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NASA has named its next solar mission, which will fly closer to the Sun than any previous mission, after pioneer solar scientist Eugene Parker, who in the 1950s predicted the existence of the solar wind.
The new moniker honors pioneering University of Chicago astrophysicist Eugene Parker, who predicted the existence of the solar wind — the stream of charged particles flowing constantly from the sun — back in 1958. [Solar Quiz: How Well Do You Know Our Sun?]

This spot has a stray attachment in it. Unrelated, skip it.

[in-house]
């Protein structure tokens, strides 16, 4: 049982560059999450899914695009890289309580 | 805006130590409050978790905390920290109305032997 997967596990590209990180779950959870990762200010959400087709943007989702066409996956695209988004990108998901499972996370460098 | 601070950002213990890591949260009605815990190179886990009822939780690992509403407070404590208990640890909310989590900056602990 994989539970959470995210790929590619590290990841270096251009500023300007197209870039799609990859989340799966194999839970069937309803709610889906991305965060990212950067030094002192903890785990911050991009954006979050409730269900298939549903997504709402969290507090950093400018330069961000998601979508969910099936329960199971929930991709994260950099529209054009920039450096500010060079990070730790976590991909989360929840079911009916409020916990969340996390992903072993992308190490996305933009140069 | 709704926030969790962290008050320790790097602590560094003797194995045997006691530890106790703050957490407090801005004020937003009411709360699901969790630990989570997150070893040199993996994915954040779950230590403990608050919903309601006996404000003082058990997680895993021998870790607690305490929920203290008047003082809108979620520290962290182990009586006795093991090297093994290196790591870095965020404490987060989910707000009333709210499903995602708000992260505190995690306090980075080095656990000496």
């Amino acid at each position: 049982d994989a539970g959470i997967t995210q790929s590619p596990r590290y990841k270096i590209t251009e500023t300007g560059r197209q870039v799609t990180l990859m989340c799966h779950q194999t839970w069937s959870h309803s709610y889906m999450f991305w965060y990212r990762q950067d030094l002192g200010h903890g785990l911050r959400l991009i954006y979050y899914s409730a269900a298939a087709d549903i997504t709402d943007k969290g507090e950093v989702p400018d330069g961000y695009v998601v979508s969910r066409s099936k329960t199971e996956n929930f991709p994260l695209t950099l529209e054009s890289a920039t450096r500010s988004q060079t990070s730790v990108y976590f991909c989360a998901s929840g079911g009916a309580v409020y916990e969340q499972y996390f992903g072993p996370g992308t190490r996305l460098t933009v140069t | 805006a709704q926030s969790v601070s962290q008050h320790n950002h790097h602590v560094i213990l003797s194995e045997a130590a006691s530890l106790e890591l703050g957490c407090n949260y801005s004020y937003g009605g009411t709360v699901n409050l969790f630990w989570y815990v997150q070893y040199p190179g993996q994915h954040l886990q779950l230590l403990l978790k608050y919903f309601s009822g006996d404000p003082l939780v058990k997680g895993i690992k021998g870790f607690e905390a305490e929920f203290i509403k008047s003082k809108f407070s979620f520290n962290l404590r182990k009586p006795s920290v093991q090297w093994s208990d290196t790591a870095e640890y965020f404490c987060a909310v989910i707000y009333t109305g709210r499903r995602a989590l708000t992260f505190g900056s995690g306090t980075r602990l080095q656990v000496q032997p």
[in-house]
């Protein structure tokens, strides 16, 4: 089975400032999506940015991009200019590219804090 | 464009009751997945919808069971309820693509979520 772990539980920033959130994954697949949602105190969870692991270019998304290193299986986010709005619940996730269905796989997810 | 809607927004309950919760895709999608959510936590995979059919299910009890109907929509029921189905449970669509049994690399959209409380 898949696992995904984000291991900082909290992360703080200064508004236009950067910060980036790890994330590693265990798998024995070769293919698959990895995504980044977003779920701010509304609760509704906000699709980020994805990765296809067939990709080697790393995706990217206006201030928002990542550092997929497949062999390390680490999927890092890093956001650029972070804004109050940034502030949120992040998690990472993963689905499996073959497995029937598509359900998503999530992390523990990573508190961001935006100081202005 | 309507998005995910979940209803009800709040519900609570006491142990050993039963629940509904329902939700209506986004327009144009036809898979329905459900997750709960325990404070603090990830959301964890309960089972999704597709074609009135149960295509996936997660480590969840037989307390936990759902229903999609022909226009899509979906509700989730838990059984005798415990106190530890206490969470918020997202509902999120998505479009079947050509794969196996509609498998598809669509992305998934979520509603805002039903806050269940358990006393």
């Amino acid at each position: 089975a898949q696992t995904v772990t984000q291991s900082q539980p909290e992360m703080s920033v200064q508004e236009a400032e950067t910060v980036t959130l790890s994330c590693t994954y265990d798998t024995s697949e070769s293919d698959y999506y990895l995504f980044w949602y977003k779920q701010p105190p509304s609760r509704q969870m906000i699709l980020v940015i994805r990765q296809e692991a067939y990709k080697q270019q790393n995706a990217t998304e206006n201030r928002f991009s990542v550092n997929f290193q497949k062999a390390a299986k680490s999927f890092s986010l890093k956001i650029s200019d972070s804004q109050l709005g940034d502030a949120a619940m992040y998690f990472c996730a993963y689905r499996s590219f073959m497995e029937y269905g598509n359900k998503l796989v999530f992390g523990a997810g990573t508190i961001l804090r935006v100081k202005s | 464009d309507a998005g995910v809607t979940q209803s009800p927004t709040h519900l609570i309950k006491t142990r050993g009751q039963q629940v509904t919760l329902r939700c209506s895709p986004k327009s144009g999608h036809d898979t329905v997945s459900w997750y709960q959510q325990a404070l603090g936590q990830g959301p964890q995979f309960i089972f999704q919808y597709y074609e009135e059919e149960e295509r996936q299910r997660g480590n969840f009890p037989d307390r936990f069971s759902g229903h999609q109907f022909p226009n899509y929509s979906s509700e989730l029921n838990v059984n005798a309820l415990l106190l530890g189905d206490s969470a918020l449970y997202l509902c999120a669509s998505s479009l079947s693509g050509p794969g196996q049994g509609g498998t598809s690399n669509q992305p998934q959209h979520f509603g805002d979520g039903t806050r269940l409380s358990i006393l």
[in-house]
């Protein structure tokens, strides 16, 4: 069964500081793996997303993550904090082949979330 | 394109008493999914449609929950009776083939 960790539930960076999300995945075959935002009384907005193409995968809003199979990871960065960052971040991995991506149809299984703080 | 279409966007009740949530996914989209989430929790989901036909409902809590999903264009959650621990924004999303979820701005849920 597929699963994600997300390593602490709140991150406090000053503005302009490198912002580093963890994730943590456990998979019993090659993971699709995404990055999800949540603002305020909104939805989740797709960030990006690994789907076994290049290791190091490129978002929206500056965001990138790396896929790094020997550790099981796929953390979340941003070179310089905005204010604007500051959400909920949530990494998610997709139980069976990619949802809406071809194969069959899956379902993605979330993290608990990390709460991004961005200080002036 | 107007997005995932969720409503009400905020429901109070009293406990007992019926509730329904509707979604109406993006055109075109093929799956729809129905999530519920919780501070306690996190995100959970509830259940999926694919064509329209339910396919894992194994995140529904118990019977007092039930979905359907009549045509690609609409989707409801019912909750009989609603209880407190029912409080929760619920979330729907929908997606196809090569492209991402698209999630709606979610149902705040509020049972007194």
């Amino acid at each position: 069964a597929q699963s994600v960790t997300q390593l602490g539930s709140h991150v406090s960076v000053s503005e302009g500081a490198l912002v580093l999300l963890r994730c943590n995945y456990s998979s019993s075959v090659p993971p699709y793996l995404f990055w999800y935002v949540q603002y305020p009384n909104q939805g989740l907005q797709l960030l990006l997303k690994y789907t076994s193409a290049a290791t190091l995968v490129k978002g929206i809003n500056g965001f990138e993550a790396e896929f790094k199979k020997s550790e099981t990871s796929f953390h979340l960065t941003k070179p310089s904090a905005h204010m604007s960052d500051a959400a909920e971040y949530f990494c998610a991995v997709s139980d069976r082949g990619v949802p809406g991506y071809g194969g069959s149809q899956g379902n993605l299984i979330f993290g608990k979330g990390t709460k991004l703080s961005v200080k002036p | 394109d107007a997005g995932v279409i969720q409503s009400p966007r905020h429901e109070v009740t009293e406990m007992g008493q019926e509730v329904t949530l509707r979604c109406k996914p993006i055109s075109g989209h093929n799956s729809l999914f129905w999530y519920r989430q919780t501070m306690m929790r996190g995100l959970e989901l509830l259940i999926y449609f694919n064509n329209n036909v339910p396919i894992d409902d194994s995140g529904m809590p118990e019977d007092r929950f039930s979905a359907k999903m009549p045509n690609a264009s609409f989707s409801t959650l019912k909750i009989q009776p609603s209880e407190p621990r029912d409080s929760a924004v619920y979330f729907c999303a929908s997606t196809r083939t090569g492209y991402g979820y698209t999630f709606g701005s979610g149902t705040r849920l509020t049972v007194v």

NASA has named about 20 space missions after people; the Hubble Space Telescope is perhaps the most famous example. But the 89-year-old Parker is the first researcher to be celebrated in this manner while still alive, agency officials said.
Parker deserves it, for sure, and it is really nice to honor him while he is still alive to appreciate it.
The spacecraft is scheduled to launch at the end of July.